Habermas argues that there is a "growing autonomy" of the nuclear family because it is now cut off from the figure of the father that once represented societal repression and so brought system imperatives into the family context. He also regards the structural changes in the bourgeois family as representing the "inherent rationalization of the lifeworld" because, in the transformation from a family unit based on paternal authority to one providing for egalitarian relations, "some of the potential for rationality ingrained in communicative action is also released." It is apparently because the communicative infrastructure of familial lifeworlds gains a new independence that familial lifeworlds are able to understand economic and administrative imperatives as "coming at them from outside." In Habermas's view, this development means that socialization processes now take place in a "largely deinstitutionalized communicative action," that is, in communication structures "that have freed themselves from latent entanglements in systemic dependencies." He suggests that the increasing polarization between a communicatively structured lifeworld and the formally organized contexts of the system brings with it a "different type of danger" for socialization because, while the Oedipal problematic is no longer so significant, the adolescent's adjustment to adult social roles now becomes more complex and risky. The reason for this, he explains, is that the competences, motives and attitudes learned in the socialization processes of the familial lifeworld, that is, in a relatively independent communication infrastructure, are to some extent incompatible with the functional requirements of adult social roles (located in the system/lifeworld interchange). As a result, adolescent crises grow in significance (387-88).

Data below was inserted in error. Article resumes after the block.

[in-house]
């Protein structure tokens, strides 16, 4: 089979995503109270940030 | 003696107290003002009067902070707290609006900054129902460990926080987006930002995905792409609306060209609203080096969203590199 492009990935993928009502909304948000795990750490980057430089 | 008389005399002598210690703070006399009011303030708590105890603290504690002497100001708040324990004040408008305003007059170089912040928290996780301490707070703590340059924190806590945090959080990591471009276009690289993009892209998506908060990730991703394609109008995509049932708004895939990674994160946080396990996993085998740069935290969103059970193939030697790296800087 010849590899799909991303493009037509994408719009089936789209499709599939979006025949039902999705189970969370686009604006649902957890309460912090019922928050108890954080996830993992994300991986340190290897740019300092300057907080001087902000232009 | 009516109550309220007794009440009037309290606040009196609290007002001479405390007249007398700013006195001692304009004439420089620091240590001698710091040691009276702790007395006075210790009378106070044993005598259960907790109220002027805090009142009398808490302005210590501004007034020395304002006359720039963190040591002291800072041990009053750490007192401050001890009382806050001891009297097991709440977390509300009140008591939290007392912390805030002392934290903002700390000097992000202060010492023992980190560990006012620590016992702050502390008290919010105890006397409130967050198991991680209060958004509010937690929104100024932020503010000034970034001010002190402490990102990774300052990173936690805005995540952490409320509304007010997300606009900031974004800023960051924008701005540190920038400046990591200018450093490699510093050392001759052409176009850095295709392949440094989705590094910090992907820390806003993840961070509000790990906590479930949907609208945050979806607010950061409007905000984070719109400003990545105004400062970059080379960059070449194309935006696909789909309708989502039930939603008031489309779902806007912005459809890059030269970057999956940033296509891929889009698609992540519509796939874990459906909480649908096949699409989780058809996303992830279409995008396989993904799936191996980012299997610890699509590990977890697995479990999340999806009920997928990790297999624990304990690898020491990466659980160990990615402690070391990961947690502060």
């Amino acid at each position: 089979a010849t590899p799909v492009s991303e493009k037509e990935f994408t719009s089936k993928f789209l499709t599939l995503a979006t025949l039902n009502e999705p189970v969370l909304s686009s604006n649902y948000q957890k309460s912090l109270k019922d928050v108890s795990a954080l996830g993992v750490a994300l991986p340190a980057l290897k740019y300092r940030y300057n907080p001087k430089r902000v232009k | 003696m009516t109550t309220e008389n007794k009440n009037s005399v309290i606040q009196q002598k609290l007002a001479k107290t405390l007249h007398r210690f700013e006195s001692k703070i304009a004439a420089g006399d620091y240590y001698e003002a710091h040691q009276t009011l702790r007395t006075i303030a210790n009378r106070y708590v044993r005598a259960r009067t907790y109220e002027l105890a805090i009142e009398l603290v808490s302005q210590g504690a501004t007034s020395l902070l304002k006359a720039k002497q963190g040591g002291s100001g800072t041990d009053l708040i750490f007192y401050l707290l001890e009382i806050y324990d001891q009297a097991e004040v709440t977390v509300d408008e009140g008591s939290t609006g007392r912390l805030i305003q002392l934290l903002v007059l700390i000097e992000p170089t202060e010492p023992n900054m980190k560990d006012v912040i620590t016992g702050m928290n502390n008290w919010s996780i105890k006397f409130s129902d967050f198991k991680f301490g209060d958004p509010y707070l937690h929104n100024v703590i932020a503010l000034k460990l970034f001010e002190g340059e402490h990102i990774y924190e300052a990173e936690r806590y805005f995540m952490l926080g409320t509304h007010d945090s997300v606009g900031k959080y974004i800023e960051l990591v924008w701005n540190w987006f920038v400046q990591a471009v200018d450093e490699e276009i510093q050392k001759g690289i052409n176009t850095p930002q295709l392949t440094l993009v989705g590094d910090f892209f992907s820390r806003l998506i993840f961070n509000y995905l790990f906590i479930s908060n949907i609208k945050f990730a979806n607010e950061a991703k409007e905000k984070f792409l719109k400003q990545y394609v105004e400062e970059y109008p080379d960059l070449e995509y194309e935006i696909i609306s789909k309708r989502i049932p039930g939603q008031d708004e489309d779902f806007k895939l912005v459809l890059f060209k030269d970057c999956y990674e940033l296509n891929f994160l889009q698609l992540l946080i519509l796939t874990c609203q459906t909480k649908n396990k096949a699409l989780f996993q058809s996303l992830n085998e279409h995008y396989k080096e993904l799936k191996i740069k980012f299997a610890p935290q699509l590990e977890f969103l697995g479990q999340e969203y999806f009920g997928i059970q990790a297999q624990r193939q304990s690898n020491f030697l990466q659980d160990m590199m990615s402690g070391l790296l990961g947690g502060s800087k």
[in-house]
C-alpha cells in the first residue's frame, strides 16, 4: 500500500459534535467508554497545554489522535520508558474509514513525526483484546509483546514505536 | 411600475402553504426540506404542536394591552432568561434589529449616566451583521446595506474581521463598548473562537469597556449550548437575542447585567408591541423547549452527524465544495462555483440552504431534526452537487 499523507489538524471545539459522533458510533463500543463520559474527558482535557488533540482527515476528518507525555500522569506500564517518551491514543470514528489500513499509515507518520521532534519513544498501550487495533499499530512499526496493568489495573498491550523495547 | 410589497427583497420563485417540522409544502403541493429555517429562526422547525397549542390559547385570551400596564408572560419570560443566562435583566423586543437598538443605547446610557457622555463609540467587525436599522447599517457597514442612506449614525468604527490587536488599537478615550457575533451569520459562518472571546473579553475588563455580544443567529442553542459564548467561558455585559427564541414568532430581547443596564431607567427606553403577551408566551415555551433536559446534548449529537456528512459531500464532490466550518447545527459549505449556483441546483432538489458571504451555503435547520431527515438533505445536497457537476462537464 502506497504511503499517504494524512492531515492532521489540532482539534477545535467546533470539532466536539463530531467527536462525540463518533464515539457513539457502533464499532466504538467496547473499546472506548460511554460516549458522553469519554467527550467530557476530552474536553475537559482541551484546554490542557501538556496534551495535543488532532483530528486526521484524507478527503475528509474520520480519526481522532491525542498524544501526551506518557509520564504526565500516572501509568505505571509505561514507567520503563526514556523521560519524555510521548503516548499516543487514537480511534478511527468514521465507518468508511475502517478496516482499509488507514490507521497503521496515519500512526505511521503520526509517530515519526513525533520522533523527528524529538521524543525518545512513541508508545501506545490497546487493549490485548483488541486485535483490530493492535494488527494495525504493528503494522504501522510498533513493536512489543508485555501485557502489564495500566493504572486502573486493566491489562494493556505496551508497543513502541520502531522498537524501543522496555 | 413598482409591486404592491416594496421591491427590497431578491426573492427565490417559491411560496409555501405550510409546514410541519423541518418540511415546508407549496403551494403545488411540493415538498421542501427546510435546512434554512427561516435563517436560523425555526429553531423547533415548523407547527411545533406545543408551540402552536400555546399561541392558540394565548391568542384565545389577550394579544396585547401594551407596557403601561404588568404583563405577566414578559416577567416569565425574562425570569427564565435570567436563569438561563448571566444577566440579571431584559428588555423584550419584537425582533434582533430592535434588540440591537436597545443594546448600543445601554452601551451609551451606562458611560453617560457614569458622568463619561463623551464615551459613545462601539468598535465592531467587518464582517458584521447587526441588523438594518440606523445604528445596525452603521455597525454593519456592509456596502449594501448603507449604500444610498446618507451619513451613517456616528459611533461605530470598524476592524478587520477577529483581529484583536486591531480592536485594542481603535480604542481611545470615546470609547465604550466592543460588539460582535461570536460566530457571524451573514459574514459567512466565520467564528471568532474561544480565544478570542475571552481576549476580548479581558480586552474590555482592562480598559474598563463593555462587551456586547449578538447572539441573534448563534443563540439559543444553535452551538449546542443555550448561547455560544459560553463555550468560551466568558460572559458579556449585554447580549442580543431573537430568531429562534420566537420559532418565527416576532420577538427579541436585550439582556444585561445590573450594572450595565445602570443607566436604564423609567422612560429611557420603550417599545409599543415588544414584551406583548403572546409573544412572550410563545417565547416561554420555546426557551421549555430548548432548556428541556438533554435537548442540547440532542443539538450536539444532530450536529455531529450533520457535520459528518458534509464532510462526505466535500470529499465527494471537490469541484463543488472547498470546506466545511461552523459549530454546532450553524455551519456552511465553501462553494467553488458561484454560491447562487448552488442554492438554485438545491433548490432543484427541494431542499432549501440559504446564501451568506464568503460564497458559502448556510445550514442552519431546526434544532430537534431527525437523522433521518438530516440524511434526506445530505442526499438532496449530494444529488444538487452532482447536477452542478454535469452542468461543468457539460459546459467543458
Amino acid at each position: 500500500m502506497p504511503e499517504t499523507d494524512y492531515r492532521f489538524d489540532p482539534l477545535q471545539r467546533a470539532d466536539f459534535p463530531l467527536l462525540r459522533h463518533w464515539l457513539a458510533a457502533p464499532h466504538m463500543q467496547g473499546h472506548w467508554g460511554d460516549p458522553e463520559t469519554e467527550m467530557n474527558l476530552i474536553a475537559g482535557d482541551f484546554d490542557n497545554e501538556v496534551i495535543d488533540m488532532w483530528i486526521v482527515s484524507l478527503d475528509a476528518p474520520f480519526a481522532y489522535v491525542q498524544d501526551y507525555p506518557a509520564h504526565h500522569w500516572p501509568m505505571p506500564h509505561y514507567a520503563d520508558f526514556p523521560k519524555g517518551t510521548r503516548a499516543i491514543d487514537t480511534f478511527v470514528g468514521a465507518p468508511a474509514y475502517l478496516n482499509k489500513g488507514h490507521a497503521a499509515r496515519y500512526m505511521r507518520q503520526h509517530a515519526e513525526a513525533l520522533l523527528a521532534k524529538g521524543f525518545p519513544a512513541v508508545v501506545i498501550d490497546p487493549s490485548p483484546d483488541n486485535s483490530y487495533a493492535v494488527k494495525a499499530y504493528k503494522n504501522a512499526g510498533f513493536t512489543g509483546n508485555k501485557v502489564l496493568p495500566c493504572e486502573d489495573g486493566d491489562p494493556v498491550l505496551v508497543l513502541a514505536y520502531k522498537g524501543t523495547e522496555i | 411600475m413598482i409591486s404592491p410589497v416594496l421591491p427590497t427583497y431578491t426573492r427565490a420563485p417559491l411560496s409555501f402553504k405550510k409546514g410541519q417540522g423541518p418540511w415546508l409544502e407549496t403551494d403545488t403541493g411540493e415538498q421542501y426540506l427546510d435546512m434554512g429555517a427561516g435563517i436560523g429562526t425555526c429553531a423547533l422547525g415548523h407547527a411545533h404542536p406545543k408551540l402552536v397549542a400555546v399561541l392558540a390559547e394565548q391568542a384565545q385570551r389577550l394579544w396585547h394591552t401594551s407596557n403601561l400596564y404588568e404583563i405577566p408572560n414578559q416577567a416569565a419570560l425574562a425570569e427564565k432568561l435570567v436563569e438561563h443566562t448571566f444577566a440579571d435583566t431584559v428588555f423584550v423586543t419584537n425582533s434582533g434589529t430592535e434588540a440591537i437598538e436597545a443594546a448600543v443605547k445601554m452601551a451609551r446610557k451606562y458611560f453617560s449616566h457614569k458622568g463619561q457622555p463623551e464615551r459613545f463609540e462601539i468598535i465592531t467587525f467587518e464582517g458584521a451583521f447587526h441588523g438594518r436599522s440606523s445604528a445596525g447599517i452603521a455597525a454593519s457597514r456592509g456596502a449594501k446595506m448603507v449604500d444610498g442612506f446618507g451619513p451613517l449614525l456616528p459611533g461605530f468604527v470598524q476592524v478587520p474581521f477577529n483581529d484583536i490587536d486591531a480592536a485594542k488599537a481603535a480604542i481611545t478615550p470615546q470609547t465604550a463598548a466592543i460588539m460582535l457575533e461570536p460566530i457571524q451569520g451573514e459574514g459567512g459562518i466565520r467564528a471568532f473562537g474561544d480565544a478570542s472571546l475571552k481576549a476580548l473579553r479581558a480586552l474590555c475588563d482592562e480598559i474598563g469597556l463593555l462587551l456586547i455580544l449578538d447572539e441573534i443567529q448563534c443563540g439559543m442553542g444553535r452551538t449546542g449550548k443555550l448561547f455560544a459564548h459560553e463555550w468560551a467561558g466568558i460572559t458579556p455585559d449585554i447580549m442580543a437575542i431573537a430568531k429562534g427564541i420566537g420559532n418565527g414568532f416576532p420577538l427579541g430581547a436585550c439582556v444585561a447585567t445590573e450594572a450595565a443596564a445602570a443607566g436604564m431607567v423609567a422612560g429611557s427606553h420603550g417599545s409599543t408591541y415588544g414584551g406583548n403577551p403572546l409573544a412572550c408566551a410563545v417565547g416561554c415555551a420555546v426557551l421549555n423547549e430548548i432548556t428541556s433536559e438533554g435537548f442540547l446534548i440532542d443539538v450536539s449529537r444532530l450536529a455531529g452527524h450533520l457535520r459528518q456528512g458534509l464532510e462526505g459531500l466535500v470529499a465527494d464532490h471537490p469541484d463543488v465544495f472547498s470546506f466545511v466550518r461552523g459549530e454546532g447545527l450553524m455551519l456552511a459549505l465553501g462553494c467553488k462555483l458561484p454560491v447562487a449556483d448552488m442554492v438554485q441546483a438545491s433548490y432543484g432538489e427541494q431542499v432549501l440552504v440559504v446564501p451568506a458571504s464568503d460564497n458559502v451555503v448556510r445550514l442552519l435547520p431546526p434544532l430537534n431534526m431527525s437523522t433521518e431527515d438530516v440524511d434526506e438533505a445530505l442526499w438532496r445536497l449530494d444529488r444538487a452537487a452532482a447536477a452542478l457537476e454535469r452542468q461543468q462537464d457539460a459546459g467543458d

Habermas's discussion of family life is focused on understanding the new conditions for socialization provided by the structural transformation of the bourgeois family. He understands those conditions not simply in terms of historical events, but as the product of an unfolding of an inner logic inherent in the family's internal structures of communication. The family is presented as self-contained, having its own integrity, growing in autonomy, predisposed to seeing itself as separate from the basically alien economic and administrative imperatives that come at it from the "outside." This aestheticization of the family's internal relations also makes it immune to criticism and indicates that, despite his reinterpretation of the Frankfurt School's understanding of the family, and notwithstanding the considerably reduced importance he gives to a Freudian instinct theory, he continues, like Horkheimer and Adorno, and like Marx before them, to naturalize family relations. But Habermas places a more explicit weight on the family as a site of freedom. Socialization processes are tied up with claims not only about the family's internal structures of communication, but also what those structures represent in and of themselves.